National Hispanic Heritage Month is celebrated from September 15 to October 15 in the United States and recognizes the contributions and influence of Hispanic Americans to the history, culture, and achievements of our country.

At Mount Vernon, we celebrated in a variety of ways. Spanish language teachers designed specific projects focusing on Hispanic culture, while other teachers brought famous Latinos in history to the forefront. Additionally, students and teachers with Hispanic heritage shared their personal stories, giving a voice to their ancestors.

Lower Campus Spanish teachers, Lily Catano and Andrea Guerrero, of Colombian and Mexican Heritage, collaborated to bring their respective cultures to the School. During the first week of Hispanic Heritage month, their classes colored flags of Spanish-speaking countries while learning about the cultures of each. In the hallway outside of their shared classroom, Ms. Catano and Ms. Guerrero hung the flags up along with photos and descriptions of famous Hispanic artists, scientists, and academics to introduce the student to prominent and influential figures.

Ms. Guerrero invited Yohan O, Class of 2031, Sophia R, Class of 2033, and Harper C, Class of 2031 to the stage during Lower School Chapel on Wednesday, September 21. Together they represented Puerto Rico, Dominican Republic, and Panama. This example showed everyone at Chapel that, “Not everybody of Hispanic heritage looks the same, not everybody speaks the same. A common mistake is for people to call Hispanic or Latinx people “Spanish”. Spanish refers to the language or people who were born in Spain or their family is from Spain. Not all Latinx people come from Spanish descent. Some Latinos have ancestry from Italy, Portugal or from indigenous people.” Chief IDEA Officer Stacey Lee explains, “as our community intentionally works to develop cultural proficiency with and for our students, lessons like this that increase capacity for accepting differences are tremendously important.”

Middle School Spanish teacher Robert Chiapetta assigned a project in which students could choose from a group of influential Hispanic men and women to create presentations about their stories. Among the many figures students could choose from, some chose Lin-Manuel Miranda, the writer of the Broadway Musical, Hamilton. Others researched Ellen Ochoa, the first Hispanic American astronaut to go to space. And Cesar Chavez, a noteworthy activist for securing union rights for migrant farm workers during the 1960s.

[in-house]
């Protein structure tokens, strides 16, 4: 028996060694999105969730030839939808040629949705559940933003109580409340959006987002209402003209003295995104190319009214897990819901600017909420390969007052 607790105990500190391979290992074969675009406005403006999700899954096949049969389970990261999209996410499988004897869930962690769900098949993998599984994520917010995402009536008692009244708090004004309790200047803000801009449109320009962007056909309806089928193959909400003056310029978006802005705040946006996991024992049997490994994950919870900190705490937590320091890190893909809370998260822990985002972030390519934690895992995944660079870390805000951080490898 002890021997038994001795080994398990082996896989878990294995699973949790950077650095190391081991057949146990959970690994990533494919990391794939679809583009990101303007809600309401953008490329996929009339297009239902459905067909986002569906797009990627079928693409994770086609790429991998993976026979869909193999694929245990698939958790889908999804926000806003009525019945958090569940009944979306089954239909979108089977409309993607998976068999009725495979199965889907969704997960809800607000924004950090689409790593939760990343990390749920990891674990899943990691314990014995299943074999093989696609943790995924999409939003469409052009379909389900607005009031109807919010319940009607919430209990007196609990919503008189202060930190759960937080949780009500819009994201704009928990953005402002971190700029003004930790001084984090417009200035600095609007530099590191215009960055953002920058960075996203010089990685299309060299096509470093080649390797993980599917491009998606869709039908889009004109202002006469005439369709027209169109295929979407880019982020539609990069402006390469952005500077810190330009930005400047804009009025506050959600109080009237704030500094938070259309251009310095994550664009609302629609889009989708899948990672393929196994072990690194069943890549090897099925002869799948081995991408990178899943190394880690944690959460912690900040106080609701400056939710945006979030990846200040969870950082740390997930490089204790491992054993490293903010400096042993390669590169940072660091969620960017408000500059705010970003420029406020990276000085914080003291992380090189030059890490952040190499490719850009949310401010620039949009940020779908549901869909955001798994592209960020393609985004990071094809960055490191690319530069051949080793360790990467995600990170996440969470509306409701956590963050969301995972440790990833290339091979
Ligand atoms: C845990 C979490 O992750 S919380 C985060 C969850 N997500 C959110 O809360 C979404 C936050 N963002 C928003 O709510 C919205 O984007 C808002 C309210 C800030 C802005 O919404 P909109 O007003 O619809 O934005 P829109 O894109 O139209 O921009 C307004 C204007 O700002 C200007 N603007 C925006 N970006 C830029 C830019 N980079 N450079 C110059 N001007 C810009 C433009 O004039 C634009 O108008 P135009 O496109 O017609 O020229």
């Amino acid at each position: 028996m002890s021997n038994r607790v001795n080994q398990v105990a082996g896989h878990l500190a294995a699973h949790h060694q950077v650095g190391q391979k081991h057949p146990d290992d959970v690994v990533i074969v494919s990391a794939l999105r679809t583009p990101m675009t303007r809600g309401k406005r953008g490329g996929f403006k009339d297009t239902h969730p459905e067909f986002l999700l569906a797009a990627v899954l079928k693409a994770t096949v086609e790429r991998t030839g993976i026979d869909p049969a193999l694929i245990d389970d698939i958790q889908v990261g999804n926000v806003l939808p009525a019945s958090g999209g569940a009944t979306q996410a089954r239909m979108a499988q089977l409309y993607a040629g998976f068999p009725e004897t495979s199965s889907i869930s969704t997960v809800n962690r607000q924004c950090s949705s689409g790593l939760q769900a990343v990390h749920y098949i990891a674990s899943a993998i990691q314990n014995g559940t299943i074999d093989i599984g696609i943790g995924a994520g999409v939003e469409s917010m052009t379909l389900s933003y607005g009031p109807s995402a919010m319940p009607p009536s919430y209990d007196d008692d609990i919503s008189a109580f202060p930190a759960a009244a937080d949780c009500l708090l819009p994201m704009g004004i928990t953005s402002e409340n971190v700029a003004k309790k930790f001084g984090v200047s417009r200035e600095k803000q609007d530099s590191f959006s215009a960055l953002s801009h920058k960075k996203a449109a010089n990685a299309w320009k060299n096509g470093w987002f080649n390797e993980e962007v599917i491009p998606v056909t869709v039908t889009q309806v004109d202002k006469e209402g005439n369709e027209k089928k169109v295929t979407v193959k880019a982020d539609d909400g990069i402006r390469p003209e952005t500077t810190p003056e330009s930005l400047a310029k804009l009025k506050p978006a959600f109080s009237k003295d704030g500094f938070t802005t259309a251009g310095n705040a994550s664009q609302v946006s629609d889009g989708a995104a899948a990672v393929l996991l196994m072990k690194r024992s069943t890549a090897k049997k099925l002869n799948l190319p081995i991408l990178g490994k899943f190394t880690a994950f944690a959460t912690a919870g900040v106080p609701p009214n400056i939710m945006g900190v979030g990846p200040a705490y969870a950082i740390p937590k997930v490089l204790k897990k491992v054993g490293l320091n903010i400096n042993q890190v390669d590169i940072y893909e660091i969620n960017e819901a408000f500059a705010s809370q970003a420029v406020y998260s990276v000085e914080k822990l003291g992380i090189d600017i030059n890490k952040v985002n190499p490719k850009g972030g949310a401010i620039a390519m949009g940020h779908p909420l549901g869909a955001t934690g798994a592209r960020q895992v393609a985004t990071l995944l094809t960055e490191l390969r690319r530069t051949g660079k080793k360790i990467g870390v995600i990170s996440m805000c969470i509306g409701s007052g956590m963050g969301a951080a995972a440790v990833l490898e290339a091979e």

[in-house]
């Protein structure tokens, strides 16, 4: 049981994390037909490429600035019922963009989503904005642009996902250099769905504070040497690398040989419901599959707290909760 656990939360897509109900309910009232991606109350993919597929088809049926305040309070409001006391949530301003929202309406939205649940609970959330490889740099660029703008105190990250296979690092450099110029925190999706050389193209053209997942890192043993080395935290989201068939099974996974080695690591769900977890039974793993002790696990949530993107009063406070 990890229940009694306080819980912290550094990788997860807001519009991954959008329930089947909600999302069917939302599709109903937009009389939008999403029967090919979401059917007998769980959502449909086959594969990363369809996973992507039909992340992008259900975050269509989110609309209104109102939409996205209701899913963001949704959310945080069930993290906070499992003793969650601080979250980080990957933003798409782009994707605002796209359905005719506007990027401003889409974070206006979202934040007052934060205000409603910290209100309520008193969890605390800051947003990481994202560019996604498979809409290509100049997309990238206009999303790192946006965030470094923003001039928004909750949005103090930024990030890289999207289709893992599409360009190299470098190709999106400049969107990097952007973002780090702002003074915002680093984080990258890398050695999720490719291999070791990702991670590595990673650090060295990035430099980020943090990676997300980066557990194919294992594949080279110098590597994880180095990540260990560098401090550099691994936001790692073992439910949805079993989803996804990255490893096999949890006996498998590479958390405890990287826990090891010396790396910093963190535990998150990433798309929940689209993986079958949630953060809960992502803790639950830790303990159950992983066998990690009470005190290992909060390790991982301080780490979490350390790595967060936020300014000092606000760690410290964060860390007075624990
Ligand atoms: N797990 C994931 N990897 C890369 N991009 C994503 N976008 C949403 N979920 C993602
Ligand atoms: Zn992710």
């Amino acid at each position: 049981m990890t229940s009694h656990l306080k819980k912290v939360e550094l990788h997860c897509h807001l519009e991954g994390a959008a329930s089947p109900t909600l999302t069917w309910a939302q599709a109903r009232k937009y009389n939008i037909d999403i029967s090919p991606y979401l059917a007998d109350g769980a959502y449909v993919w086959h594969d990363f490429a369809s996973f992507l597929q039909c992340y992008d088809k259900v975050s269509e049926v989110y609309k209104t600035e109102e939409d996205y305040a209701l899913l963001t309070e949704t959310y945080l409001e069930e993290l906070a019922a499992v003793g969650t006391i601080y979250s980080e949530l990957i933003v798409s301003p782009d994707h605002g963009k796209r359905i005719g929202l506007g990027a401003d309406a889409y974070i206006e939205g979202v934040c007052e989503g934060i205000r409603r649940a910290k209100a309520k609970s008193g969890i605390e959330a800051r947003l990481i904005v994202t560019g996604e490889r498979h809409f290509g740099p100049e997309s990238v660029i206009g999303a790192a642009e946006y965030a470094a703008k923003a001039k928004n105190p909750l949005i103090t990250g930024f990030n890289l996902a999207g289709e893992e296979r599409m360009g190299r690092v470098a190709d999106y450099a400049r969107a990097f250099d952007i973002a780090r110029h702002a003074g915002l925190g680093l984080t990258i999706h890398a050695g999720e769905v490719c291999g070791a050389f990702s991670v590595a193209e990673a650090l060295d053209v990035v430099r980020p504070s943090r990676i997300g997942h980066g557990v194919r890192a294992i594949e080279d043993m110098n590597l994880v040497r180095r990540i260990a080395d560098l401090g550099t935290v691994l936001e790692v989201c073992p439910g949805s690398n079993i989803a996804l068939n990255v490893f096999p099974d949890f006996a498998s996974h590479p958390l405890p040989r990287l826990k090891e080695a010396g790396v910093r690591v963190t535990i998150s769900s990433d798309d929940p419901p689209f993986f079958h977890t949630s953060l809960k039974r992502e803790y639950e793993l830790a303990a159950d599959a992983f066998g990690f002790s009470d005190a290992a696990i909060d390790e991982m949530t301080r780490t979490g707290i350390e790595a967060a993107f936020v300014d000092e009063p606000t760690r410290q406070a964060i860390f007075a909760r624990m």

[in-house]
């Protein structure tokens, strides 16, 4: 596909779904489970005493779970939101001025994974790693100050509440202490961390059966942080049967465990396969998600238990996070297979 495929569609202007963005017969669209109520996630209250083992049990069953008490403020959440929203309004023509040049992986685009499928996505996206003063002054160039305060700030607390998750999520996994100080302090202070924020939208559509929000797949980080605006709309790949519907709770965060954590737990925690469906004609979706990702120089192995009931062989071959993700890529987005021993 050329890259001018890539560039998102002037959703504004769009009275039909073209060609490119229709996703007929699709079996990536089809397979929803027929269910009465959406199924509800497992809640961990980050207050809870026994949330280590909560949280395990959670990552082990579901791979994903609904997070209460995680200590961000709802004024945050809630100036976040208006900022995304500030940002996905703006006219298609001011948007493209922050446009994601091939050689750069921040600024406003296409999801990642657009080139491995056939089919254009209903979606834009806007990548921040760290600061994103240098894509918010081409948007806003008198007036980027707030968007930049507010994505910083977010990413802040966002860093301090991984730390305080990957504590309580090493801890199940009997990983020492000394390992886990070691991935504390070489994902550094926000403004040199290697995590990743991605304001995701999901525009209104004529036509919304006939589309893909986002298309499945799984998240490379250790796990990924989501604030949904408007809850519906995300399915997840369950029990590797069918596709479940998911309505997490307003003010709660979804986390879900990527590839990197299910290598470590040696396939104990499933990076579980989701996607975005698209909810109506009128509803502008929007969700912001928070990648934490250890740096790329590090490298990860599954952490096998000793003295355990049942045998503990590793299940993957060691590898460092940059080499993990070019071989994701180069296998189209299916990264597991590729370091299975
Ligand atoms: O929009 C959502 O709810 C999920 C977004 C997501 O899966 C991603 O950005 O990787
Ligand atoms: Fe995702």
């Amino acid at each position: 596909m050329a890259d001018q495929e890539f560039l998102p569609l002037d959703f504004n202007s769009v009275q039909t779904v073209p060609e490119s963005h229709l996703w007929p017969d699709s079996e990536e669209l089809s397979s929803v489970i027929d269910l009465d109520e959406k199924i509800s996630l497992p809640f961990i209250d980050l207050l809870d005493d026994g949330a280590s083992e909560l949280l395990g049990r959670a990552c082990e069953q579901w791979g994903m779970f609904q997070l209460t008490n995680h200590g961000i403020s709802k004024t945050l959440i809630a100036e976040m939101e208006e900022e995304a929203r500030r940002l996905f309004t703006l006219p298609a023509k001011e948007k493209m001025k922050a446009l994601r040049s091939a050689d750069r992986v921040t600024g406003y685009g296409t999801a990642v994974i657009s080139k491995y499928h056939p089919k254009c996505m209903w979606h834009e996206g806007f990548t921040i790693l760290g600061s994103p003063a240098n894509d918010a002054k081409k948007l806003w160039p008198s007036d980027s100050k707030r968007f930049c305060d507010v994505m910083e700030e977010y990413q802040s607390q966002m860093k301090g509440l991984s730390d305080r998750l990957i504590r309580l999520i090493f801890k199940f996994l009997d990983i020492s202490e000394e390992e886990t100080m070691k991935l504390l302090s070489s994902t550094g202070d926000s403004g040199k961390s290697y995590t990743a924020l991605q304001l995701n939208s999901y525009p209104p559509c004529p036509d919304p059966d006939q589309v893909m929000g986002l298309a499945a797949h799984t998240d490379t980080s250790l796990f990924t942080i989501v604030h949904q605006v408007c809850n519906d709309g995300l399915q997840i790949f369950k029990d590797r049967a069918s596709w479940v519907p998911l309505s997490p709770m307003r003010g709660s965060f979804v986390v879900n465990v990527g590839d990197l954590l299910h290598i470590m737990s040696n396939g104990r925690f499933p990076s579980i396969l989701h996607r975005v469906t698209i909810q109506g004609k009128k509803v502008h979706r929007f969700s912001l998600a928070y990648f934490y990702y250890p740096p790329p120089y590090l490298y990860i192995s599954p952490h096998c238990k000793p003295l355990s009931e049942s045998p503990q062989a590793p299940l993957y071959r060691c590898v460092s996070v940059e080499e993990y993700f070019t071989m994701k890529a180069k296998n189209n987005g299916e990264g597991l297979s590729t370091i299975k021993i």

The Upper School IDEA team, Sharon Burnett and Chris Byron, Head Prefect Lyndsey Franklin, Wellness and Spiritual Life Prefect, Joe Srinivasan, and Spanish foreign exchange student Julie Escoba have recently begun each morning by speaking The Lord’s Prayer in Spanish and sharing fun Hispanic Heritage Month fact:

  • ALEXANDRIA OCASIO-CORTEZ went from being a young Puerto-Rican from the Bronx to the youngest woman ever to be elected to Congress, representing New York’s 14th district.
  • HELEN RODRIGUEZ-TRÍAS, a Puerto Rican Physician who was the First Latina Director of the American Public Health Association, and a recipient of the Presidential Citizens Medal.
  • JORGE RAMOS, the American Journalist who was dubbed Most Influential News Anchor in the U.S., within Spanish language news.
  • JUSTICE SONIA SOTOMAYOR, a Puerto Rican U.S. Supreme Court Judge who was the First Latina to serve on the Nation’s highest Court.
  • ROBERTO CLEMENTE, the Puerto Rican baseball player who was the first Hispanic inductee into the Baseball Hall of Fame.

Upper School Spanish Teacher Thamara Trematerra’s Spanish 2 class is working on presentations about the traditional clothing of various Hispanic countries. Mollie Martin, Class of 2026, chose to research Uruguay. “I found out that gauchos, colorful ponchos and broad brimmed hats are traditionally worn. One cool thing I discovered was that certain colors of gauchos match different types of music played at parties and festivals.” Many students have built connections between their own culture and the cultures they are studying. For example, Mollie discovered that people in Uruguay wear dark reds, browns, and greens much like people in America do. Ms. Lee points out that “Investigating color and type of clothing supports the critical element of exposure. The step further, into investigating the purpose behind the clothing and inspiration behind the color leads to deep understanding.”

Celebrating Hispanic Heritage Month helps foster compassion for all cultures and people. Ms. Catano wants to extend a challenge to the community, “Have more kindness. Have more empathy. Don’t ignore the world outside.” Learning about different kinds of cultures is a way of showing respect for them. Ms. Guerrero wants everyone to share a connection, “Not only do we want to help kids learn another language, we want to help our students connect with others who may be different from them and we think that exposing them to another language and culture can help them grow comfortable and embrace differences.”